Mosul (AsiaNews) - The Christian presence in Iraq, especially in the Mosul area, is "in danger". Pope Francis' latest appeal "is important for the closeness and support shown by the pope," but it is also a "clear signal the extent of the crisis and the risk of death" that hangs over the Christian minority in Iraq, said Mgr Shimoun Emil Nona, Chaldean archbishop of Mosul, northern Iraq.
Since the crisis broke out, about 500,000 people, Christians and Muslims, fled last month, causing a humanitarian, economic and political crisis. Back in May, well before the al-Qaeda linked Sunni jihadist Islamic State of Iraq and the Levant (ISIS) made its quick move, Mgr Nona had raised the alarm about the "tragedy" experienced by Iraq and its people.
"We knew how the serious the situation was but nobody talked about this part of the world, no one spoke about Mosul, and these are the results," said the archbishop.
Recently, ISIS militants seized the see of Chaldean archdiocese in Mosul, sacking the building and destroying every Christian symbol. They did the same to Mosul's Church of St Ephrem, home to the Syriac Orthodox archbishopric.
They did so despite a call by the imam from the nearby mosque to respect places of worship. Local sources told Ankawa.com said that Islamists responded to the appeal by the local Muslim leader by saying that "there is no bishop nor church in the Islamic state."
Two days ago, "they came and planted the flag in the archbishop's building," Mgr Nona told AsiaNews, and "now occupy it. The situation has not changed." There have been no more news since then, he added. "If this is their attitude and behavior towards minorities, toward other groups, it is an extremely negative signal for everyone," he said.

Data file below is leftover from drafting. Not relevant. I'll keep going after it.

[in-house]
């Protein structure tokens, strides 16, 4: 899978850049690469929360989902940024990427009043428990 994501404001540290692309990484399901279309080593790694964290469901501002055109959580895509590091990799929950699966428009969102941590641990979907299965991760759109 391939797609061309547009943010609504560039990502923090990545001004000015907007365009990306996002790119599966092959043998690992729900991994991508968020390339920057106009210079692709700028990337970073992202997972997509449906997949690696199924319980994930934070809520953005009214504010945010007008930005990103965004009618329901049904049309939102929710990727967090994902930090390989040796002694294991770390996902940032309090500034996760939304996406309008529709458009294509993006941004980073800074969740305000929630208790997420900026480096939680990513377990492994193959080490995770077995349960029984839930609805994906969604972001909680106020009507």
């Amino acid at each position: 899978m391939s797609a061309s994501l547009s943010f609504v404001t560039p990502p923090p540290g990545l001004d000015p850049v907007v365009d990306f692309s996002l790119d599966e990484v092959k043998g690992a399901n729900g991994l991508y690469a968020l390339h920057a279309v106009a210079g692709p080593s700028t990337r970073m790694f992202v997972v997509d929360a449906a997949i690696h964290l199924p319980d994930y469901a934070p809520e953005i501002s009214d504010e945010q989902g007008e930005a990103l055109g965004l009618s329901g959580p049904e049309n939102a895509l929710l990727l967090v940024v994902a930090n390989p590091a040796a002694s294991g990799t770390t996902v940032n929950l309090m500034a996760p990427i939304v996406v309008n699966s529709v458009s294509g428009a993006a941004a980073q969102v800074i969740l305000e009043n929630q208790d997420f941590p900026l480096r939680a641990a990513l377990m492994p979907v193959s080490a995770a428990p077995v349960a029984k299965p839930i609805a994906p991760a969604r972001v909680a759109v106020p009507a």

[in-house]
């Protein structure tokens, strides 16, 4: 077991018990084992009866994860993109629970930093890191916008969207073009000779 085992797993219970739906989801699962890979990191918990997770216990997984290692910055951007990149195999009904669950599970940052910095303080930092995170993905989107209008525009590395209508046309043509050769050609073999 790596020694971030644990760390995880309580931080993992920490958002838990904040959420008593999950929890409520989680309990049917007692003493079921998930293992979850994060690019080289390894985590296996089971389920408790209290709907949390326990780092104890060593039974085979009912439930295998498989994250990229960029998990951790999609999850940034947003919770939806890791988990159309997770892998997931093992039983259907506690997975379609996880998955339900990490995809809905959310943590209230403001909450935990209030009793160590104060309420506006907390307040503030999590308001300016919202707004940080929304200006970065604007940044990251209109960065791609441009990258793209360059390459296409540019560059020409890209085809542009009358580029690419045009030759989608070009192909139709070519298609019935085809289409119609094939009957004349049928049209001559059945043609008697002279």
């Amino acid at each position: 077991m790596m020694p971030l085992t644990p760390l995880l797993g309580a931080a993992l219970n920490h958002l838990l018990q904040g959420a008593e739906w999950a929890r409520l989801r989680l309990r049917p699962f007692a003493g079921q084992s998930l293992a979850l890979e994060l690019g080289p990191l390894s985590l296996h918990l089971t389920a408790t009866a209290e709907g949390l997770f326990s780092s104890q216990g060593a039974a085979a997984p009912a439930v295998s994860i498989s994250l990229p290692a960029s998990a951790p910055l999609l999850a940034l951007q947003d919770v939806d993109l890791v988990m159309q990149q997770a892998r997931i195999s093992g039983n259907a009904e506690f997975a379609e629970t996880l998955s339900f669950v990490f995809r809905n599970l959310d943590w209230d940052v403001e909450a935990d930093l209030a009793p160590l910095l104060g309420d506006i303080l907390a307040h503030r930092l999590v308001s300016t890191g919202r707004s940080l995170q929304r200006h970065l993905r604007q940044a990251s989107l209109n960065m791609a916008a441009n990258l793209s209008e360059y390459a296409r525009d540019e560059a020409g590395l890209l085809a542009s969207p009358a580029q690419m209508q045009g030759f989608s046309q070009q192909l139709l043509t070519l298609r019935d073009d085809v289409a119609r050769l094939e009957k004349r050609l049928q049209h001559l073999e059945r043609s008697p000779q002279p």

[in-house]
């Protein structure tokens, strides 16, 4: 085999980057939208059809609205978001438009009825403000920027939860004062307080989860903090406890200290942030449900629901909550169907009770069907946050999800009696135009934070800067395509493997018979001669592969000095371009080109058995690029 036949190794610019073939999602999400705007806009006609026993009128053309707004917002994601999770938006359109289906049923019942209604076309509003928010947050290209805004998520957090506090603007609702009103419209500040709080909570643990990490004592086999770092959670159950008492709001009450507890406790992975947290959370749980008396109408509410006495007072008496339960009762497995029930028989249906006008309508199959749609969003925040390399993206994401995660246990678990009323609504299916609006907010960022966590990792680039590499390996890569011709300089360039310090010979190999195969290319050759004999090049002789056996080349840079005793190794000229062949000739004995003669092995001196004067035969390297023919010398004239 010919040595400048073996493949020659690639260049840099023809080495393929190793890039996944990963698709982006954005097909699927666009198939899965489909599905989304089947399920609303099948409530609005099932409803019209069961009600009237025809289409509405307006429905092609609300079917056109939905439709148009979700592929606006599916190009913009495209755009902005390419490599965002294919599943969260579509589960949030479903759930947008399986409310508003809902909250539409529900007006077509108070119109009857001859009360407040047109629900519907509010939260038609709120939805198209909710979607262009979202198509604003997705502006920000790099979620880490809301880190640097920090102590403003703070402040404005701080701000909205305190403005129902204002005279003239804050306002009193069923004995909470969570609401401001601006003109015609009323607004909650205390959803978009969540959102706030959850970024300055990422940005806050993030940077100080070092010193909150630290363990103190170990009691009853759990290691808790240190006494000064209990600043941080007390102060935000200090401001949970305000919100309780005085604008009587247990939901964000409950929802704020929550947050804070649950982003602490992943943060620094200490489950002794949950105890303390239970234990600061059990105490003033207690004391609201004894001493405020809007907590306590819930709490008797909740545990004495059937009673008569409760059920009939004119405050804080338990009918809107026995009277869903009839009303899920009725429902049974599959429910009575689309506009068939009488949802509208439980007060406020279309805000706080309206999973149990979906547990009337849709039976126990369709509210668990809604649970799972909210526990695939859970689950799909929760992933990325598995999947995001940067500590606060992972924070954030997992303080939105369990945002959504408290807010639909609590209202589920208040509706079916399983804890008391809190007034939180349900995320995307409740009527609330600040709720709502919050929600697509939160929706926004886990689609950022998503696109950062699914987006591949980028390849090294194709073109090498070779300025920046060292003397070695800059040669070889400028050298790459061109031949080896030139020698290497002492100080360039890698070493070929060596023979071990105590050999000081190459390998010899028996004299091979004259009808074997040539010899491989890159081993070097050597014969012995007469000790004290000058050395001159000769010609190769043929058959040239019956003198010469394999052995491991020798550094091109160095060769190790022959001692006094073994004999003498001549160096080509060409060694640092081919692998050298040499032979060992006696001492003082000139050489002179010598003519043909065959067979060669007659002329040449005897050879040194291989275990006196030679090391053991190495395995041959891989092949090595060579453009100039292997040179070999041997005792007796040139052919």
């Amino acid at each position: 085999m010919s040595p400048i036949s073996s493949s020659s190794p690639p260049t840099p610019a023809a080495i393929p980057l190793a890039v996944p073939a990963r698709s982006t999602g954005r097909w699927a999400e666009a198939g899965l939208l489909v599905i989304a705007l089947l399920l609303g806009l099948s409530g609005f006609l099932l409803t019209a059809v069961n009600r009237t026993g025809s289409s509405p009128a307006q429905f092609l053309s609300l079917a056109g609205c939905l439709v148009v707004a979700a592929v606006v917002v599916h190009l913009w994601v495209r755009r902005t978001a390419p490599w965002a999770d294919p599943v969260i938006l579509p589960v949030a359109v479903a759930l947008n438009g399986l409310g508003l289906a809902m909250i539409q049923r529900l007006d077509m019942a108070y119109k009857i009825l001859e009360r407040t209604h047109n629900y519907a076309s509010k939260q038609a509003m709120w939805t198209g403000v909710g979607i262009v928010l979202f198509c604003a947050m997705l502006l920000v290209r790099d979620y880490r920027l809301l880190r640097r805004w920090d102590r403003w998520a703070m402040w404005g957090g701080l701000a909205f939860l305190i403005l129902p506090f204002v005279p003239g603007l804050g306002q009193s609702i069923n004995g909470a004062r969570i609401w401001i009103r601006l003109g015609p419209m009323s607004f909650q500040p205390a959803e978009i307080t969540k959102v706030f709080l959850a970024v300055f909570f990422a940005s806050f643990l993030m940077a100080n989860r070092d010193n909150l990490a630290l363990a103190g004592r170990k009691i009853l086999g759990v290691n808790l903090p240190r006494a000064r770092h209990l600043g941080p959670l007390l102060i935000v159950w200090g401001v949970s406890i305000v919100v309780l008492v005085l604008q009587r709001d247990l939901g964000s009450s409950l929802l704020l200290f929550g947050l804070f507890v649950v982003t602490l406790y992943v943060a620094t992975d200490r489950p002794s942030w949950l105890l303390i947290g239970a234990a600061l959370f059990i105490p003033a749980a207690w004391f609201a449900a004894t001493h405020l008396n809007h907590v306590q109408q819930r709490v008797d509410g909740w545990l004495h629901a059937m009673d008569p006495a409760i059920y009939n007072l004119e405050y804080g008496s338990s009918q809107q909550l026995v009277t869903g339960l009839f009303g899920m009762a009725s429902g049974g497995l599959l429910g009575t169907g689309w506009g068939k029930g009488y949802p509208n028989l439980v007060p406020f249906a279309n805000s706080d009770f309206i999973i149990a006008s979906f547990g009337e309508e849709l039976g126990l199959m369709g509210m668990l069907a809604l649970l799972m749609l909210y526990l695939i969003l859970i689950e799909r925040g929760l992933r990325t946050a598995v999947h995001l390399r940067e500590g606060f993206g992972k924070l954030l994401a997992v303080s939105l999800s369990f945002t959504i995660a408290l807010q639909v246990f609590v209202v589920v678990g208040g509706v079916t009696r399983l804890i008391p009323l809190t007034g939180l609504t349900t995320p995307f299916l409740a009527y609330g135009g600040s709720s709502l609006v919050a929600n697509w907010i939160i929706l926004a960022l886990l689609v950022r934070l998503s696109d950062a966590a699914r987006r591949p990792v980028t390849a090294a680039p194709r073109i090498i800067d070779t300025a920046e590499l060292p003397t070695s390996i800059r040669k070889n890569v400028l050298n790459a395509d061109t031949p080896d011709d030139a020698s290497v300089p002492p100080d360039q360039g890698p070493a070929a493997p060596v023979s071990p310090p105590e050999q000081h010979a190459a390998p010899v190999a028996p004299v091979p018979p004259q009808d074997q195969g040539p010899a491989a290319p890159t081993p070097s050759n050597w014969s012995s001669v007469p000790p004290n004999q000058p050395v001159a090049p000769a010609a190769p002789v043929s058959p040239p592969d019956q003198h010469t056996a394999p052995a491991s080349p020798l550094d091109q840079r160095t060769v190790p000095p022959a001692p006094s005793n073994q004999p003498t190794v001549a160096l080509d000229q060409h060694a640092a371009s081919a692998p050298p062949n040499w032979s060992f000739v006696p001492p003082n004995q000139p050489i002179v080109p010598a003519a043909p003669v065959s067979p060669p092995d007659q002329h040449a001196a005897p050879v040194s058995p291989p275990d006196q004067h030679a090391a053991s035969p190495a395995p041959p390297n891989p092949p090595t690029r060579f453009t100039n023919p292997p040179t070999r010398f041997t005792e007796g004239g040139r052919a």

If some families were able to return Qaraqosh and other villages, the situation is very different in Mosul, which remains under Islamist control. "The reality is serious," the prelate warned, "especially for families who have less and less resources to survive, relying on nothing."
The archbishop of Mosul also warned that nothing is known about the fate of two nuns and three children seized in recent days. "We are doing everything we can" for them, "but there is no clear information about their whereabouts."
The nuns and the three children, from an orphanage, were on their way to Mosul when they were stopped by ISIS militia.
"I would like to launch an appeal to all political leaders to find a way out of this serious situation as well as a common path towards dialogue in order to save the country from the danger of division," said the prelate, who is just back from last week's Synod of Chaldean bishops. "I pray that Christians may find support and help; we need a hand from everyone in this difficult situation."
Meanwhile, in Baghdad Iraq's new Parliament meets today for the first time since last April's election. The crisis caused by the ISIS offensive is at the top of its agenda. Many are trying to set up a government of national unity as a way to provide concrete action for the country and its people.
The focus will be on whether or not to replace Prime Minister Nouri Maliki, whom critics blame for stoking sectarian tensions during his eight years in power.
Masoud Barzani, the leader of the autonomous region of Iraqi Kurdistan, said that Iraq was in effect already partitioned, and that he intends to hold a referendum on independence within months. He added that whilst Kurds would play a part in a political solution to the country's crisis, independence was what he described as their natural right.
The crisis is the worst since US troops pulled out in December 2011.
Violence has claimed the lives of 2,417 people in June, making it the deadliest month so far this year, the United Nations said on Tuesday. The figure exclude however deaths in embattled Anbar province, which is largely controlled by Sunni militants. (DS)